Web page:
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Sen. Susan Collins (R)

Maine

N/A

collins.senate.gov

Biography

Elected: 1996, term expires 2020, 4th term.

Born: December 7, 1952, Caribou, ME

Home: Bangor, ME

Education: St. Lawrence U., B.A. 1975

Professional Career: Legis. aide, U.S. Sen. Bill Cohen, 1975–87, Staff dir., Oversight of Gov. Mgmt. Subcmte., 1981–87; Professional & Financial Regulation Comm., 1987–92; New England regional dir., U.S. Small Business Admin., 1992; ME dpty. treas., 1993; Exec. dir., Ctr. for Family Business, Husson Col., 1994–96.

Ethnicity: White/Caucasian

Religion: Roman Catholic

Family: Married (Thomas Daffron)

Susan Collins, Maine’s senior senator, is a Republican first elected in 1996. One of the few moderate Republicans left in the Senate, she has been a pivotal swing vote on numerous issues, keeping GOP leaders content by taking their side on national security and some fiscal matters. She chairs the Special Aging Committee and the Appropriations panel on transportation, housing and urban development.

Collins grew up in Caribou, in potato-growing Aroostook County, about as far northeast as you can get in the United States and closer to the capitals of New Brunswick and Quebec than to the capital of Maine. Her family has been in the lumber business since 1844 and has also long been involved in politics. Her father was a state senator, he and her mother served as mayor, and her uncle was a state Supreme Court justice. She recalls that as a high school senior, she visited Washington as part of a Senate youth program, and home-state Sen. Margaret Chase Smith talked with her for nearly two hours in her office.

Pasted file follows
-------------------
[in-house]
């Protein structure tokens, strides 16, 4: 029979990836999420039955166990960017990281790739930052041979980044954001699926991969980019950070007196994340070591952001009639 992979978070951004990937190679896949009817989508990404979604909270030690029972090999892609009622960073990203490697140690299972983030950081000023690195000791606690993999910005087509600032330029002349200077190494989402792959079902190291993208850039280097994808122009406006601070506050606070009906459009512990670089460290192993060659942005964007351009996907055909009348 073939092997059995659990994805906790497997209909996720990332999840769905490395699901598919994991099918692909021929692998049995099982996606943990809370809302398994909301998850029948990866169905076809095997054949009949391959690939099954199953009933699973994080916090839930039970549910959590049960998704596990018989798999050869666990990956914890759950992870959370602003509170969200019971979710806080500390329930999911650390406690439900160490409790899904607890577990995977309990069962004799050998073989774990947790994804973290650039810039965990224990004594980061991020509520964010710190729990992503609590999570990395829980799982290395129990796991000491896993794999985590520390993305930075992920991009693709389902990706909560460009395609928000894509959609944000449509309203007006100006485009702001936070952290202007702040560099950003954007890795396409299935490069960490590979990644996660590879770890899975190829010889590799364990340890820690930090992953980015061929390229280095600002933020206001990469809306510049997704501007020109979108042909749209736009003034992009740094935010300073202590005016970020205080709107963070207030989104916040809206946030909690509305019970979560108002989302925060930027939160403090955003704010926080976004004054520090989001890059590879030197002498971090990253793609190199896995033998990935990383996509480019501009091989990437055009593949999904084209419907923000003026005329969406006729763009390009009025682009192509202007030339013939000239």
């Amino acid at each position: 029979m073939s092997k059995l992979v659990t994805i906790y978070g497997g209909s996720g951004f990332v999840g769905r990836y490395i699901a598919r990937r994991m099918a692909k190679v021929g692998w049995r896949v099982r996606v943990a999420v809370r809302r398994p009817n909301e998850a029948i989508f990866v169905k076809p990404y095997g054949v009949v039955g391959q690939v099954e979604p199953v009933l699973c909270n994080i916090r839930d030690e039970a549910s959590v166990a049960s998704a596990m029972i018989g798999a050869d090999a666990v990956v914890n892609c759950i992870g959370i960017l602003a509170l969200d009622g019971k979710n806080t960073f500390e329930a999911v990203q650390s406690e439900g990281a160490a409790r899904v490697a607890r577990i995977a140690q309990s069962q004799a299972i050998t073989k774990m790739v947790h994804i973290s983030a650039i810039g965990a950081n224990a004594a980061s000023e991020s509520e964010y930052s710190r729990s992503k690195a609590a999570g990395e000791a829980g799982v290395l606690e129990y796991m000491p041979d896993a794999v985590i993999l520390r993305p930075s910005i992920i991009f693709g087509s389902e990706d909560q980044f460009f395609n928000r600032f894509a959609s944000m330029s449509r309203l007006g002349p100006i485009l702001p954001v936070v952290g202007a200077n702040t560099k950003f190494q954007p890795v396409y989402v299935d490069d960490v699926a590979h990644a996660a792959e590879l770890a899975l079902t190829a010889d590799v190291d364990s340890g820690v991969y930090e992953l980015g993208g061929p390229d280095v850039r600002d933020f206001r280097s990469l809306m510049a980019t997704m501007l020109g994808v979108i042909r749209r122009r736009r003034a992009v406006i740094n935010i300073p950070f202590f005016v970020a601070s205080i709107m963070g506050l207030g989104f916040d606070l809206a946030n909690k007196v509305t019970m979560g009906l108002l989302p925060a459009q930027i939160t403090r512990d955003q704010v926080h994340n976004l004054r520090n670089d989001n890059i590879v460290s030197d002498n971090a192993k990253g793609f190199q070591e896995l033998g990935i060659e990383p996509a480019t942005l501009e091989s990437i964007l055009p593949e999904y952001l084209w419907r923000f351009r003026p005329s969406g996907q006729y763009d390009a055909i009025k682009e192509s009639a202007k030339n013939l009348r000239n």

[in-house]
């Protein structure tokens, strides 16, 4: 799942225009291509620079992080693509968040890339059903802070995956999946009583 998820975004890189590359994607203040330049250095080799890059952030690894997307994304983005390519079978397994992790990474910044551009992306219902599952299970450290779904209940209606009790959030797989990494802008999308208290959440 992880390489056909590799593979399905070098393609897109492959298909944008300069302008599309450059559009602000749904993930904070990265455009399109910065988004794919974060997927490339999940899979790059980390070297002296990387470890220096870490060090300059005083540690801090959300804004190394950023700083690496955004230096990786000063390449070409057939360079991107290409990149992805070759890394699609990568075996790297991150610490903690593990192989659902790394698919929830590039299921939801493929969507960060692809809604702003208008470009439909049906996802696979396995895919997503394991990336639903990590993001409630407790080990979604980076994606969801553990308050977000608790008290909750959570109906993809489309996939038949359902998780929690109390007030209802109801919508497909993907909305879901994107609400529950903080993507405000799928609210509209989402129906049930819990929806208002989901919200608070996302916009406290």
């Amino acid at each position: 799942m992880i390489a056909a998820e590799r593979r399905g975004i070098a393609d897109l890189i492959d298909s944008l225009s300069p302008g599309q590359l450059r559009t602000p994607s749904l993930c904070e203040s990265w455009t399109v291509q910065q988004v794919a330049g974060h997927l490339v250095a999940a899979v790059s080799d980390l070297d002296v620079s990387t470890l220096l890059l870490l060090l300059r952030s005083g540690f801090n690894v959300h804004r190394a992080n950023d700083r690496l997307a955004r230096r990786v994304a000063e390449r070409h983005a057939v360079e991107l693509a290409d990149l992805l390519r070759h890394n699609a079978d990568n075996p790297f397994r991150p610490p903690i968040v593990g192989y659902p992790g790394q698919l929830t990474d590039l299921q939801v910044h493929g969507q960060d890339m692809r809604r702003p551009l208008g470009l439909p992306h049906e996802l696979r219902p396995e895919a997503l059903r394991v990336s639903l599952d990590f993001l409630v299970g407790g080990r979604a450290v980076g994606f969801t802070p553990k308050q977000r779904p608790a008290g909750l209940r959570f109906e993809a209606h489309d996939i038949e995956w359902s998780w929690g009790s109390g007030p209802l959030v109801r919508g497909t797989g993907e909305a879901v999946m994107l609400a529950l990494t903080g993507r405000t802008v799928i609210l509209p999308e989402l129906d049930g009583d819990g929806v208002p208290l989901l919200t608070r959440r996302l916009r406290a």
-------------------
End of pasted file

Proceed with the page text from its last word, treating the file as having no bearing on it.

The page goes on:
Right after college, she interned with Republican William Cohen, then the 2nd District House congressman and a member of the Judiciary Committee who had voted to impeach President Richard Nixon. Cohen hired Collins, and she remained on his staff for 12 years. She was staff director for the Senate Governmental Affairs Subcommittee on Oversight of Government Management, which Cohen chaired from 1981 to 1987. After Republicans lost their Senate majority, Collins returned to Maine to work for five years for GOP Gov. John McKernan as a financial regulation commissioner. In 1992, she was New England administrator of the Small Business Administration, and in 1994, she ran for governor. It was a disastrous campaign: She won the Republican nomination but was overshadowed by independent Angus King—now her Senate colleague—and ran third, with only 23% of the vote.